The Tree may reach 15m high and has a watery latex. The simple Leaves are serrated. The very small greenish yellow Flowers are monoecious and in racemes. Fruit is a globose capsule and Seeds may be carunculate.
Croton megalobotrys, Croton gabouga.
RSA Tree No. 329.
Common names: Large Fever-berry, Fever-berry Croton, Fever-berry, Fever Bark, Groot-Koorsbessie, Koorsboom.
Conservation Status: L C. (Least Concern). 2009 (Raimondo et al.).
Family: Euphorbiaceae (Euphorbia family e.g. exotic poinsettia – Euphorbia pulcherrima). This family has about 275 genera and 7 500 species. Our local genera containing trees include Alchornea, Croton, Euphorbia, Macaranga and Spirostachys. This family has plants that may be herbs, shrubs or trees and latex is often present. Leaves, when not rudimentary, are usually alternate and simple with free stipules. Inflorescences are situated terminally or axillary. They are mostly in cymes (a broad, more or less flat-topped, determinate flower cluster, with central flowers opening first). They may be grouped in spikes (simple indeterminate inflorescence with sessile flowers on a single unbranched stalk), thyrses (the main axis grows indeterminately, and the branches have determinate growth) or pseudanthia (inflorescences with many flowers appearing as a single flower – like a sunflower).
Name derivation: Croton resembling ticks – referring to the seeds of some species. megalobotrys – large cluster – referring to the flower head. There are about 11 species of the genus Croton in southern Africa.
The Tree may be densely leafy and up to 15m high but it is usually smaller. It may also be a large, soft bush. The Trunk is slender and smooth. The bark becomes fissured with age. Young branches are hairy, tend to droop and may have visible raised whitish lenticels (are usually raised corky oval or elongated areas on the plant that allows the uncontrolled interchange of gases with the environment) in vertical lines. The tree has watery latex.
The simple, alternate and ovate to roughly triangular Leaves can range from less than 3cm up to 18cm long and up to 13cm wide. They are not significantly bicoloured. There are 3-5 veins arising from the base and up to 5 pairs of lateral veins present. Silvery green stellate hairs occur – more on the lower, slightly rough surface. The Apex tapers gradually to a slender tip. The 3-5 veined Base is the widest part of the leaf. It is slightly rounded to cordate (heart shaped), to square. On the lower side, there are 2 glands next to the petiole. The rough serrations on the Margin are irregular. The Petiole (leaf stalk) is up to 7cm long, slender, hairy and the velvety. The 1 or 2 Stipules (basal appendages of the petiole) are initially present. These soon fall away.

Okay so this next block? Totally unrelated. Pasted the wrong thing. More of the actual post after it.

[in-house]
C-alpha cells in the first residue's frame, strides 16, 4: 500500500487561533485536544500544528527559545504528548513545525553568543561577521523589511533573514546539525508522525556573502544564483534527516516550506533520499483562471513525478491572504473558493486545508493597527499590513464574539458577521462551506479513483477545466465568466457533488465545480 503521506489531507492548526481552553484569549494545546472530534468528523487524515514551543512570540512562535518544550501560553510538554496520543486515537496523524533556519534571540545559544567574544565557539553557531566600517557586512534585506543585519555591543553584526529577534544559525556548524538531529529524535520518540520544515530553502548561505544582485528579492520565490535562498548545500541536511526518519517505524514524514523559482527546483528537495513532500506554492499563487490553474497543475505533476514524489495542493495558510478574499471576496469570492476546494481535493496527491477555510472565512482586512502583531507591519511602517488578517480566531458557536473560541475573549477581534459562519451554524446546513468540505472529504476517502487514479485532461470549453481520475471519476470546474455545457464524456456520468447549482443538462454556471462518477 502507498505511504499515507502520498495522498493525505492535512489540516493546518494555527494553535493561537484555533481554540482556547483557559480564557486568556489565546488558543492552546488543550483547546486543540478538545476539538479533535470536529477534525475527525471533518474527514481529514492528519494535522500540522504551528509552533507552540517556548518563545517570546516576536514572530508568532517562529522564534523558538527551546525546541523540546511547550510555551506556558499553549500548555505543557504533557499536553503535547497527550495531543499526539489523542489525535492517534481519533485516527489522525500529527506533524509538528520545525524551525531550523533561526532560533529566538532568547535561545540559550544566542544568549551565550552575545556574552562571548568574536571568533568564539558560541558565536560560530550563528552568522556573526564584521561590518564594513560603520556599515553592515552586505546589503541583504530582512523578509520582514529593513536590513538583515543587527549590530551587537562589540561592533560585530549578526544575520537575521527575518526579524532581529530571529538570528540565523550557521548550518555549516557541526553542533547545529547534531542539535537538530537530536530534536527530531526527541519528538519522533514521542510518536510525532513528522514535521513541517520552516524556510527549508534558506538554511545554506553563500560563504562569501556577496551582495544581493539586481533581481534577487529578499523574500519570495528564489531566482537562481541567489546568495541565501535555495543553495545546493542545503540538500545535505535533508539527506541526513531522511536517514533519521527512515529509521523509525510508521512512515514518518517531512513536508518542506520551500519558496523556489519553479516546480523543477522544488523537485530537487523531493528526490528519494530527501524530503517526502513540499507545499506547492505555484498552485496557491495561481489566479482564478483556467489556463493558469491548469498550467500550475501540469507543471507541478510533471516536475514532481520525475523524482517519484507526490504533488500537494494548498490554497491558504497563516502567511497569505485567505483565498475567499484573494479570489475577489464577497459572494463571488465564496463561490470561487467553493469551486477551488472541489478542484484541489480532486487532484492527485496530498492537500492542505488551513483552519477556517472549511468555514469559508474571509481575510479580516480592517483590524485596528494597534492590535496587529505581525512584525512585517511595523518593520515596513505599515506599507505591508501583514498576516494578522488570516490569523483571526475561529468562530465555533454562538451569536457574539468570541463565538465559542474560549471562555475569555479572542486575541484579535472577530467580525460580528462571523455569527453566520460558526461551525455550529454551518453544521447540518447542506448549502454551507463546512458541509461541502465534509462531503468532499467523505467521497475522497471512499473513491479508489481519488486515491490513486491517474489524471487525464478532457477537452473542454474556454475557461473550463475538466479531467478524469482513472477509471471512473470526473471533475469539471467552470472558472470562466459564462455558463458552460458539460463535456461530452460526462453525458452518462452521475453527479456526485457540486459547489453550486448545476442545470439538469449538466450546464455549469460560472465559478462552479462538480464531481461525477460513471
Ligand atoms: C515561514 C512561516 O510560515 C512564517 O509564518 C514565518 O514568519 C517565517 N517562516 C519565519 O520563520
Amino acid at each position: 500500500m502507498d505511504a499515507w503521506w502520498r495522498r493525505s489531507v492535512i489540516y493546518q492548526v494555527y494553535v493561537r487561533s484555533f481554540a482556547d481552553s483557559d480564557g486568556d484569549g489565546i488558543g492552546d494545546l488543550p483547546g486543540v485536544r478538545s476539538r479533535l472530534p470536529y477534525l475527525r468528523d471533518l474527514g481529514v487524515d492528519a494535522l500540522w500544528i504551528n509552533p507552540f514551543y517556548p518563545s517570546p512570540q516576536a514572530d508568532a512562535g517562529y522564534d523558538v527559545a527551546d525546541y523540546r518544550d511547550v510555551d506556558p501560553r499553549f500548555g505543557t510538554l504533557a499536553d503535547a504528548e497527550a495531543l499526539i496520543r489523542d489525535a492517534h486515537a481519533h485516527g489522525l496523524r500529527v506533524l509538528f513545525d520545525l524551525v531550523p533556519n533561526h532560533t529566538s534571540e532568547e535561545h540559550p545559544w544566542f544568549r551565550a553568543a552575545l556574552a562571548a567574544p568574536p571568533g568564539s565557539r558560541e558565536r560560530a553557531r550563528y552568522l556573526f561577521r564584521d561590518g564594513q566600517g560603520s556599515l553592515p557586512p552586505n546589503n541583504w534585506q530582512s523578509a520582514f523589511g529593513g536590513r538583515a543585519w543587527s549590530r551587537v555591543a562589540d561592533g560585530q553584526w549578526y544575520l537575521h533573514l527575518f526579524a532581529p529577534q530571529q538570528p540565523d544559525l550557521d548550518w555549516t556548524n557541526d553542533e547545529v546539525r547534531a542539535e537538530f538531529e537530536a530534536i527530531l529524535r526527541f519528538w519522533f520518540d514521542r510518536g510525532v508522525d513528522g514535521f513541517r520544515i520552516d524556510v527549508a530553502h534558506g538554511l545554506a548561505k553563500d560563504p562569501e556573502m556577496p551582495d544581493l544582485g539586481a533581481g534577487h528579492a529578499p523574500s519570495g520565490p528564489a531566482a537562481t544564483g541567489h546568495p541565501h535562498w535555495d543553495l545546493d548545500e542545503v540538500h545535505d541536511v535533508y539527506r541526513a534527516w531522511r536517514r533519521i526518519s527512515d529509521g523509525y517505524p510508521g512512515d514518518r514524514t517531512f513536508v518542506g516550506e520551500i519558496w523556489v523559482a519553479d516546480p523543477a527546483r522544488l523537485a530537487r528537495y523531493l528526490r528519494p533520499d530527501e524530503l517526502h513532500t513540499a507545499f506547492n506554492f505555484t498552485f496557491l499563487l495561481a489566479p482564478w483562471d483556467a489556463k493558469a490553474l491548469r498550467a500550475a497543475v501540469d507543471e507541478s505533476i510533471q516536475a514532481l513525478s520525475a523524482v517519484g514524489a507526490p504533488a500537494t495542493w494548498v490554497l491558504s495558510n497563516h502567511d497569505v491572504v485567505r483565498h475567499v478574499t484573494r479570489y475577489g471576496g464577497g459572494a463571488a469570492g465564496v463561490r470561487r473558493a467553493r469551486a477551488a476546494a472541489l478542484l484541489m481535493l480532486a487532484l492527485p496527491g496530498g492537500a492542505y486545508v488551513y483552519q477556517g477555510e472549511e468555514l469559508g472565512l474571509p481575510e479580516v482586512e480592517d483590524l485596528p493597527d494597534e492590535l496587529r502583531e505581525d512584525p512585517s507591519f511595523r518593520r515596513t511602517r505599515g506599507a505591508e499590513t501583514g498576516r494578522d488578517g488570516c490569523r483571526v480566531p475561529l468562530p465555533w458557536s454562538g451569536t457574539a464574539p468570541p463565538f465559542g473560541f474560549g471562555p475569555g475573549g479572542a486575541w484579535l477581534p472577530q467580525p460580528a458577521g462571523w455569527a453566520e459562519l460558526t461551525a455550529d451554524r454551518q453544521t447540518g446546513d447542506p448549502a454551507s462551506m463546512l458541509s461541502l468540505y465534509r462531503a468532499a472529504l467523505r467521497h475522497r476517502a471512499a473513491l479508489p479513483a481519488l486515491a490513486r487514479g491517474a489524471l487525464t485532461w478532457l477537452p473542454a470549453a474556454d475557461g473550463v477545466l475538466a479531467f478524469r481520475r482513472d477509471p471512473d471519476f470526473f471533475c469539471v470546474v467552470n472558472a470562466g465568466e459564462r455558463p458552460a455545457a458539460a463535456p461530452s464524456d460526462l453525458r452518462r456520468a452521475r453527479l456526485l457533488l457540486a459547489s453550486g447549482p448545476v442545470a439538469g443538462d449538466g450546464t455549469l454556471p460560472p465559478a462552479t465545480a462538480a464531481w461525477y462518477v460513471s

The very small, pale greenish-yellow Flowers are contained in Racemes (a simple elongated inflorescence with stalked flowers). Flowers are monoecious (separate male and female flowers on the same plant). The Male flowers are alone or are the most numerous and towards the end of each inflorescence. Filaments are inflexed in the bud but not in the mature flower. There is no Ovary present. The Female flowers may be located at the base of the inflorescence. These flowers lack petals and the calyx is smaller than in the male flowers. The superior Ovary has a single Ovule in each locule. (Sep-Nov).
This almost spherical, light green Fruit is a 3-lobed, woody Capsule (a dry fruit resulting from the maturing of a compound ovary, which usually opens at maturity by one or more lines of dehiscence) about 3,5cm wide. The calyx is slightly accrescent (the calyx continues to grow after the corolla has fallen). The capsule is initially slightly hairy and is perched on a small stalk. The yellowish brown mature fruit contains about 2 Seeds. The seeds are carunculate (have a fleshy structure attached to the seed) and these are not eaten by birds or other animals.
Distribution & Ecology
These Trees are found in Limpopo, Mpumalanga e.g. near the confluence of the Limpopo and Pafuri rivers and also in the Letaba rest camp, Mozambique, northern Namibia, Botswana, Zimbabwe, Angola, Zambia, Malawi and Tanzania. It is usually a riverine tree or found in alluvial flat areas, fringes of swampy areas and occurs at low to medium altitudes below 1 100m. Elephants eat the bark, roots and branches.
The Wood is soft, white and generally useful. Oil extracted from the seeds is usable for soap making. Seeds have a purgative property. Bark and seeds used as a fish poison. Tests at the University of Botswana indicated that extracts from bark produced a significant suppressive anti-plasmodial (anti-malaria) effect. Bark extracts may also reduce HIV-1 replication. Fruit is used as a biofuel (fuel produced by current biological processes).
Coates Palgrave, M. 2002. Keith Coates Palgrave Trees of Southern Africa, edn 3. Struik, Cape Town.
Lawrence, G. H. M, 1951. Taxonomy of Vascular Plants, The Macmillan Company, New York. Tenth Printing 1965.
Palmer, E. & Pitman, N. 1972. Trees of southern Africa, Balkema, Amsterdam, Cape Town.
Schmidt, S. Lotter, M. & McCleland, W. 2002. Trees and Shrubs of Mpumalanga and the Kruger National Park.
van Wyk, B. & van Wyk, P. 1997 Field guide to Trees of Southern Africa, Struik, Cape Town.
http://www.sciencedirect.com/science/article/pii/S0378874116303981 :contains an extract from an article in the Journal of Ethnopharmacology Volume 191, 15 September 2016, Pages 331-340.